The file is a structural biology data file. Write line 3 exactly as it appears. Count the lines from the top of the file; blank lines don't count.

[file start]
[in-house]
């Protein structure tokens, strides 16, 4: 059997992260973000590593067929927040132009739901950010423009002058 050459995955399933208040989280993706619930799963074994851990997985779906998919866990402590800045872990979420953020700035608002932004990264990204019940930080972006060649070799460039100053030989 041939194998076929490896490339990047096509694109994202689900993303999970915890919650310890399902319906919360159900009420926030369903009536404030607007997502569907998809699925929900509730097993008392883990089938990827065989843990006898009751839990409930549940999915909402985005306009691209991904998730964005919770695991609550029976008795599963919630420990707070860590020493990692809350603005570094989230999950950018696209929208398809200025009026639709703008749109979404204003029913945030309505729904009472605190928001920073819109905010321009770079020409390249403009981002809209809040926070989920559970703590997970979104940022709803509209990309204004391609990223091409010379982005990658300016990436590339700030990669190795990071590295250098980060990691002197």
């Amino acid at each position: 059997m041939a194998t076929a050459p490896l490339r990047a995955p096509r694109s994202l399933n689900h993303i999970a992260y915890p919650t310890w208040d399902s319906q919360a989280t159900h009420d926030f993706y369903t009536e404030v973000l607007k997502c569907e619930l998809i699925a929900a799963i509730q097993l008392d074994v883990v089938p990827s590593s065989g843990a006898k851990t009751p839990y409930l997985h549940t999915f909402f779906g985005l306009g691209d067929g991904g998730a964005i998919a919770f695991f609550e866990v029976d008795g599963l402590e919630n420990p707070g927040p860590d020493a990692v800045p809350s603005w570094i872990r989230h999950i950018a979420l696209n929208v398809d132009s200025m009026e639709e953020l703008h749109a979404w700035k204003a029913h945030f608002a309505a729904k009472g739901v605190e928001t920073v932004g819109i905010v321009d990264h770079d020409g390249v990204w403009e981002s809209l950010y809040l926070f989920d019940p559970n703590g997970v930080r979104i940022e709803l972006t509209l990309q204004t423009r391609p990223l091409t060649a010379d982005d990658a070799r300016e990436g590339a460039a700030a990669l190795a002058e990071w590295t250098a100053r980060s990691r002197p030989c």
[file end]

């Amino acid at each position: 059997m041939a194998t076929a050459p490896l490339r990047a995955p096509r694109s994202l399933n689900h993303i999970a992260y915890p919650t310890w208040d399902s319906q919360a989280t159900h009420d926030f993706y369903t009536e404030v973000l607007k997502c569907e619930l998809i699925a929900a799963i509730q097993l008392d074994v883990v089938p990827s590593s065989g843990a006898k851990t009751p839990y409930l997985h549940t999915f909402f779906g985005l306009g691209d067929g991904g998730a964005i998919a919770f695991f609550e866990v029976d008795g599963l402590e919630n420990p707070g927040p860590d020493a990692v800045p809350s603005w570094i872990r989230h999950i950018a979420l696209n929208v398809d132009s200025m009026e639709e953020l703008h749109a979404w700035k204003a029913h945030f608002a309505a729904k009472g739901v605190e928001t920073v932004g819109i905010v321009d990264h770079d020409g390249v990204w403009e981002s809209l950010y809040l926070f989920d019940p559970n703590g997970v930080r979104i940022e709803l972006t509209l990309q204004t423009r391609p990223l091409t060649a010379d982005d990658a070799r300016e990436g590339a460039a700030a990669l190795a002058e990071w590295t250098a100053r980060s990691r002197p030989c």